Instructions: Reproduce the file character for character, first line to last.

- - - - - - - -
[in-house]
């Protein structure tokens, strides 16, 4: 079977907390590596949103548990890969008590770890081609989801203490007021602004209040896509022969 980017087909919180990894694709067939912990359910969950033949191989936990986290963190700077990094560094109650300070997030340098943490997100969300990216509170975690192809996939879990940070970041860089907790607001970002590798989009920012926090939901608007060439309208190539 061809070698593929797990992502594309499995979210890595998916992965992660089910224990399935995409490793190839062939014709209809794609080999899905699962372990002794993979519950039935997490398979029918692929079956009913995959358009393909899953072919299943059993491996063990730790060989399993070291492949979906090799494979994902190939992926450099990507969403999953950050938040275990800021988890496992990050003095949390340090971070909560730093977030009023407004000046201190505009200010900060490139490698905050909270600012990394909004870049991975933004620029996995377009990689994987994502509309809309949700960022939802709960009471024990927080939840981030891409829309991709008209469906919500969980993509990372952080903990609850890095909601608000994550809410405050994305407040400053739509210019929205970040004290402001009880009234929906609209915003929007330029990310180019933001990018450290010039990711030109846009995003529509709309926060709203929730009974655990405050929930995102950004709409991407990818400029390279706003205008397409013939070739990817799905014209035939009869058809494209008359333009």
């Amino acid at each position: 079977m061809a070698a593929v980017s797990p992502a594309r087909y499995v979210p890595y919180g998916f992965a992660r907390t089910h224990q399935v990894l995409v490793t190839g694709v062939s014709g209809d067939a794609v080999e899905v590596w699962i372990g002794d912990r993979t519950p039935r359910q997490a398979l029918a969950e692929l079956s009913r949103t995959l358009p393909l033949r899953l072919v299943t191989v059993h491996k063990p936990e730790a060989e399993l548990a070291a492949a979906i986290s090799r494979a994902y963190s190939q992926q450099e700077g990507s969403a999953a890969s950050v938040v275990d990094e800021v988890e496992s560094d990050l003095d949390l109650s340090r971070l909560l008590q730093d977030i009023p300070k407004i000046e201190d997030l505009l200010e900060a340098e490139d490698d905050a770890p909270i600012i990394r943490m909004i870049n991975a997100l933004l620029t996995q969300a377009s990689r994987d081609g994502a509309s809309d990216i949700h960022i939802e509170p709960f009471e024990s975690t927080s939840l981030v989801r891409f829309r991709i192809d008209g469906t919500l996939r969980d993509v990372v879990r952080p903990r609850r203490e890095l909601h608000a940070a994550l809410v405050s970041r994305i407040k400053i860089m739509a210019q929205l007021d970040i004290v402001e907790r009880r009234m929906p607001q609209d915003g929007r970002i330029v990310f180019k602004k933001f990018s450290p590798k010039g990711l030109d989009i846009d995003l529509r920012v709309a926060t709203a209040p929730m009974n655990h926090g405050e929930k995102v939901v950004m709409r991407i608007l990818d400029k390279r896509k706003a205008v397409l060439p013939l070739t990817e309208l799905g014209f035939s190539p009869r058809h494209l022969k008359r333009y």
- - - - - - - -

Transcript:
[in-house]
């Protein structure tokens, strides 16, 4: 079977907390590596949103548990890969008590770890081609989801203490007021602004209040896509022969 980017087909919180990894694709067939912990359910969950033949191989936990986290963190700077990094560094109650300070997030340098943490997100969300990216509170975690192809996939879990940070970041860089907790607001970002590798989009920012926090939901608007060439309208190539 061809070698593929797990992502594309499995979210890595998916992965992660089910224990399935995409490793190839062939014709209809794609080999899905699962372990002794993979519950039935997490398979029918692929079956009913995959358009393909899953072919299943059993491996063990730790060989399993070291492949979906090799494979994902190939992926450099990507969403999953950050938040275990800021988890496992990050003095949390340090971070909560730093977030009023407004000046201190505009200010900060490139490698905050909270600012990394909004870049991975933004620029996995377009990689994987994502509309809309949700960022939802709960009471024990927080939840981030891409829309991709008209469906919500969980993509990372952080903990609850890095909601608000994550809410405050994305407040400053739509210019929205970040004290402001009880009234929906609209915003929007330029990310180019933001990018450290010039990711030109846009995003529509709309926060709203929730009974655990405050929930995102950004709409991407990818400029390279706003205008397409013939070739990817799905014209035939009869058809494209008359333009």
């Amino acid at each position: 079977m061809a070698a593929v980017s797990p992502a594309r087909y499995v979210p890595y919180g998916f992965a992660r907390t089910h224990q399935v990894l995409v490793t190839g694709v062939s014709g209809d067939a794609v080999e899905v590596w699962i372990g002794d912990r993979t519950p039935r359910q997490a398979l029918a969950e692929l079956s009913r949103t995959l358009p393909l033949r899953l072919v299943t191989v059993h491996k063990p936990e730790a060989e399993l548990a070291a492949a979906i986290s090799r494979a994902y963190s190939q992926q450099e700077g990507s969403a999953a890969s950050v938040v275990d990094e800021v988890e496992s560094d990050l003095d949390l109650s340090r971070l909560l008590q730093d977030i009023p300070k407004i000046e201190d997030l505009l200010e900060a340098e490139d490698d905050a770890p909270i600012i990394r943490m909004i870049n991975a997100l933004l620029t996995q969300a377009s990689r994987d081609g994502a509309s809309d990216i949700h960022i939802e509170p709960f009471e024990s975690t927080s939840l981030v989801r891409f829309r991709i192809d008209g469906t919500l996939r969980d993509v990372v879990r952080p903990r609850r203490e890095l909601h608000a940070a994550l809410v405050s970041r994305i407040k400053i860089m739509a210019q929205l007021d970040i004290v402001e907790r009880r009234m929906p607001q609209d915003g929007r970002i330029v990310f180019k602004k933001f990018s450290p590798k010039g990711l030109d989009i846009d995003l529509r920012v709309a926060t709203a209040p929730m009974n655990h926090g405050e929930k995102v939901v950004m709409r991407i608007l990818d400029k390279r896509k706003a205008v397409l060439p013939l070739t990817e309208l799905g014209f035939s190539p009869r058809h494209l022969k008359r333009y």